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Over on the main layout, it is time to start laying track. I have put in place the cornerstone pieces (basically the switches) which will key the placement of the rest of the track. There will 5 electrical blocks (standard DC block wiring), so I mocked in some curves and identified where the feeders will need to be.

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I drilled the holes and will start laying the track for real next week. Soon trains will be running on the Mines of Xenon!

 

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Lots of progress the last couple of days, mostly on the diorama. Subway station 8C is getting bulkheads, doors, a platform and track. The main bulkhead is corrugated cardboard with one paper side removed. Doors are sci-fi textures downloaded from the internet and glued to foam core. A few things left there to finish up.

The swamp is coming along, too. I touched up the bottom and believe the industrial piping to be done. I’m gathering scatter and junk to function as flotsam, and we’ll start gluing those down shortly.

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The base coat is down on the layout, and next I’ll spay on a few coats from rattle cans to give the terrain some texture. The test on the diorama seemed to come out well. Track laying is imminent.

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Last week, a tradesman came to the house for a service call. I moved the Southside Industrial District so he could access a utility space. While moving the layout, the legs became unstable, so I’ve spent the last week repairing and strengthening those. They’ve been on casters for several months now and I love that feature of the layout. But it has forced a slight digression from working on The Mines of Xenon 3.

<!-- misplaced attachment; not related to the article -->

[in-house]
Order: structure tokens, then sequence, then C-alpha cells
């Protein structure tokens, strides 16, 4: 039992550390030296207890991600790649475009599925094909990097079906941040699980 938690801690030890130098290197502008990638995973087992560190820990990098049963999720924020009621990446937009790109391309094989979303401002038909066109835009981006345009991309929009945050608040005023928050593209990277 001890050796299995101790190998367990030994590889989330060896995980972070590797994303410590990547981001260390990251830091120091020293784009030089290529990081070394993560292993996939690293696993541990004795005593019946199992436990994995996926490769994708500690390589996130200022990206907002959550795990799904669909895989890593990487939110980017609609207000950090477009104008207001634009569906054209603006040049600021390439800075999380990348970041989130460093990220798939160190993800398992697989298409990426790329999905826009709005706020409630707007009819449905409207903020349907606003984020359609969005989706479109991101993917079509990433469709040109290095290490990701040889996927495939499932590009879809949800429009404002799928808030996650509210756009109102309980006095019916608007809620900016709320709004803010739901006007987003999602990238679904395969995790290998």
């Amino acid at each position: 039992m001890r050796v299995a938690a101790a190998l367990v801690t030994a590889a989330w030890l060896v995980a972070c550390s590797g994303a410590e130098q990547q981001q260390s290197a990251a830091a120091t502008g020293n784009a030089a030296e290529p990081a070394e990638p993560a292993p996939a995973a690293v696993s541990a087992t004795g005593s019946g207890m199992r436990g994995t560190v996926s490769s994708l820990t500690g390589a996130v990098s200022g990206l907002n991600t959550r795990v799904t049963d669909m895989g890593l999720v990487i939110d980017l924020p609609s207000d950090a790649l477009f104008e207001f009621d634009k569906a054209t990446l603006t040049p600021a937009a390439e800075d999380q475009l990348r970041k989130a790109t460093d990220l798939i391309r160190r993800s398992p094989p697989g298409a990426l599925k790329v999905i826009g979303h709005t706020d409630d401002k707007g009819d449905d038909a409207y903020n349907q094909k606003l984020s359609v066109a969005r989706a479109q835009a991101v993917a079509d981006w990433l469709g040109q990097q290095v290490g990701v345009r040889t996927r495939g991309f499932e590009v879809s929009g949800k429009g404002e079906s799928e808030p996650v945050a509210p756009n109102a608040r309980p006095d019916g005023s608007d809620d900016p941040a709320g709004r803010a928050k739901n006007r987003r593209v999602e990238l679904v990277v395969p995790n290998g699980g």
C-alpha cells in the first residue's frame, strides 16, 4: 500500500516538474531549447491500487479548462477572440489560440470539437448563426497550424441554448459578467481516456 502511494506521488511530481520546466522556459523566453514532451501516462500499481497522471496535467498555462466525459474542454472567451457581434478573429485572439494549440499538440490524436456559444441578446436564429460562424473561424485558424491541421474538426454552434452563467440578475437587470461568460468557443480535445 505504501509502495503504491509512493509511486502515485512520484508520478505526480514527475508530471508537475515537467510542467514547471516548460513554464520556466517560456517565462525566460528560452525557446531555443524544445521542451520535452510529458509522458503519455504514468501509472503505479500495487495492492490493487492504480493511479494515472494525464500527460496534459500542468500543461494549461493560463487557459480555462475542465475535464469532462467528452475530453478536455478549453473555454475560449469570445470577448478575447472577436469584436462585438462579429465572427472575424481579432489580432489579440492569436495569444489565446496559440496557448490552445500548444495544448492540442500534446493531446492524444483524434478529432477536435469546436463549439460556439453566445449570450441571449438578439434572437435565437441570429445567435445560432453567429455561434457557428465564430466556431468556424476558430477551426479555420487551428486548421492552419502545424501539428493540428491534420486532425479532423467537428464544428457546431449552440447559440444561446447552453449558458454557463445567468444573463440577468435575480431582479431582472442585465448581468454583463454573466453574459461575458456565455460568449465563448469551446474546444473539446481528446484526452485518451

Speaking of Xenon 3, I bit the bullet there, too. I wasn’t happy with the strength of the so called benchwork, so I built a proper frame from 1×4’s.

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I had laid all the track out with the final trackplan, so before starting, I marked the location of the track. Since any marks on the foam would be painted over, I keyed on the two main turnouts and outlined them in the foam by applying a little pressure with a pencil.

There was also a wee bit of warpage, so I flipped the layout and put weights on it for 48 hours or so, so it would lay flat.

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Instead of placing the layout (1″ extruded foam over 1/4″ plywood) directly on top of a completed frame, I turned the layout over and built the frame around it. This resulted in the top of the baseboard lying flush with the top of the frame. For the first time in building benchwork, I laid the cross members horizontal. This gives more surface area for the plywood to make contact (since I can’t practically nail through the foam) for gluing, as well as making space should I decide to add hardware for folding legs. The result is a strong and sturdy benchwork durable enough for leaning or the likes of an 8-year old.

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Work continues on the diorama. I decided not to try and smooth out the layers into a standard hill formation that we see in model railroads. The resulting layers appear to accent the stratifications that would result in a mining operation. Well, on Xenon 3, anyway! I used SculptaMold to give some texture to the flat surfaces. I layered on ruddish colors of spray paint to give the final look.